Mennonite mission work in northwestern Ontario, an area whose current political realities were shaped by Treaties 5 and 9, began with the missionary work of a Pennsylvanian named Irwin Schantz. Schantz started his work in that general part of the continent in 1938 in northern Minnesota. In the years that followed he found his way into Ontario, Canada, by moving north up the immense and fractured body of water known as Lake of the Woods. His outreach was largely funded by American Mennonites whom he kept informed through a series of letters. In one such letter to supporters, dated April 1, 1944, Shantz writes, “We are under the watchful eyes of God and the F.B.I., who are concerned about the young men to see if they are draft dodgers.” Young Mennonite men, from this period through the 1960s, participated in work in “the north” in lieu of military service. This is one of the reasons that many of those exposed to Schantz’s work in the following decades were Americans. Continue reading “Origins of Mennonite Mission in Northwestern Ontario”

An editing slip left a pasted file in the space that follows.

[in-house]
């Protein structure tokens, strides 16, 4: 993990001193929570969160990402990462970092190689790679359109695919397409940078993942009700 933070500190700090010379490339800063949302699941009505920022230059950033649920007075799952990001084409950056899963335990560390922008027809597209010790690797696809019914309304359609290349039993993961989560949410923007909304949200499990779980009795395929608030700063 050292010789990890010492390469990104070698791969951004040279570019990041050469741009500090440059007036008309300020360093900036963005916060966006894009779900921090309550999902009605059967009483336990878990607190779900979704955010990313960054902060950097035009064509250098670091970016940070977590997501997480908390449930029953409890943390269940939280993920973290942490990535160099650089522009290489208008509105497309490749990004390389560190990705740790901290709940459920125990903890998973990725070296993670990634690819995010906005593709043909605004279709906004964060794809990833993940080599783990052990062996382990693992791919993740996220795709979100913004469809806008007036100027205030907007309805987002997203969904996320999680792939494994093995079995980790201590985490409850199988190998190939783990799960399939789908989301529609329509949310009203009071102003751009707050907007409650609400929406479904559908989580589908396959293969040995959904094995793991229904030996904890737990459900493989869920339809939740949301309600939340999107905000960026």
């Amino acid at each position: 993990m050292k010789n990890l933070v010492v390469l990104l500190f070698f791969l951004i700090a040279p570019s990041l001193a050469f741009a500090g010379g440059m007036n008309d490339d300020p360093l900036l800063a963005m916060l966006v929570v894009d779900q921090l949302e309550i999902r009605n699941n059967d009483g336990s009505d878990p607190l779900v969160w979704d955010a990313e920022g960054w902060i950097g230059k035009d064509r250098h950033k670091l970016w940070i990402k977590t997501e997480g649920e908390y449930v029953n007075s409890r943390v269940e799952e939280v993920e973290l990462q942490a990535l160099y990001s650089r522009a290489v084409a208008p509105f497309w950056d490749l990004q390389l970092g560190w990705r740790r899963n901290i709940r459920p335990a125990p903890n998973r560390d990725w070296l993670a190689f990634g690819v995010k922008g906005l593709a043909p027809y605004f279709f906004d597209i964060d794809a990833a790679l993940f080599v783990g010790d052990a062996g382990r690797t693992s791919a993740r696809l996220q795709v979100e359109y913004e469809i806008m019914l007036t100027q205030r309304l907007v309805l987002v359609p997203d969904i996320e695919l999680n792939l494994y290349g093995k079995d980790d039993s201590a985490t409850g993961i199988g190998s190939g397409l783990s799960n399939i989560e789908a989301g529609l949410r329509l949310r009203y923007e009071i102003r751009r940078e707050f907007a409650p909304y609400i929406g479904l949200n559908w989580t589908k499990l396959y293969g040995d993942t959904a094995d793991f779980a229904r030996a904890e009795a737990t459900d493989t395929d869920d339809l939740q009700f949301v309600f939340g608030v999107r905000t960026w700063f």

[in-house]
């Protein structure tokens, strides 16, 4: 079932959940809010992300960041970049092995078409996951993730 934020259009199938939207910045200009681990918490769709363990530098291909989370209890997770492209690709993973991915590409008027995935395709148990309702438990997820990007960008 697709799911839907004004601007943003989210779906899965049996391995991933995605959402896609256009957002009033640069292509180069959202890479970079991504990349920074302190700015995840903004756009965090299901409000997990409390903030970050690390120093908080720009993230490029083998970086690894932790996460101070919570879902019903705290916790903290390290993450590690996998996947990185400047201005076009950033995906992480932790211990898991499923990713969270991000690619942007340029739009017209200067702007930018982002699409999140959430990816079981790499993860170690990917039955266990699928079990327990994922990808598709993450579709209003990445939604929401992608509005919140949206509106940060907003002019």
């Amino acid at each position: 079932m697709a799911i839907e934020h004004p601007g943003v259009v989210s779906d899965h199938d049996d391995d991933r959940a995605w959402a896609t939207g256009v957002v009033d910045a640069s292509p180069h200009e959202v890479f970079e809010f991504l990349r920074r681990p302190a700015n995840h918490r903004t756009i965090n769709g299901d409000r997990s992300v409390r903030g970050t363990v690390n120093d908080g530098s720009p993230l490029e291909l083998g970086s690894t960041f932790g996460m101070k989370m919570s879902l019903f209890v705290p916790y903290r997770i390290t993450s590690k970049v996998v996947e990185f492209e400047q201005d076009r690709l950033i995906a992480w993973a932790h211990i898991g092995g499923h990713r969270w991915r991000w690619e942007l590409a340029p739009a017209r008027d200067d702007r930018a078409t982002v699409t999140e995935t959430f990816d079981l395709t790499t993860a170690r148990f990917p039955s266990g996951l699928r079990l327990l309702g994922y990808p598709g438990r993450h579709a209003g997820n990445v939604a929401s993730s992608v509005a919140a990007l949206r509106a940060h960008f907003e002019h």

[Isaiah 43:1-7; Luke 3:15-17, 21-22]
If you go to any good museum there are usually places where you can get a sense of what something historical felt like: maybe you can feel the weight of a Viking sword or maybe touch the sort of cloth worn by the Romans. The Bible suggests that are similar touchpoints for the Christian life. There are at least four natural phenomena that allow us to feel life with God. Continue reading “When you pass through the water (185)”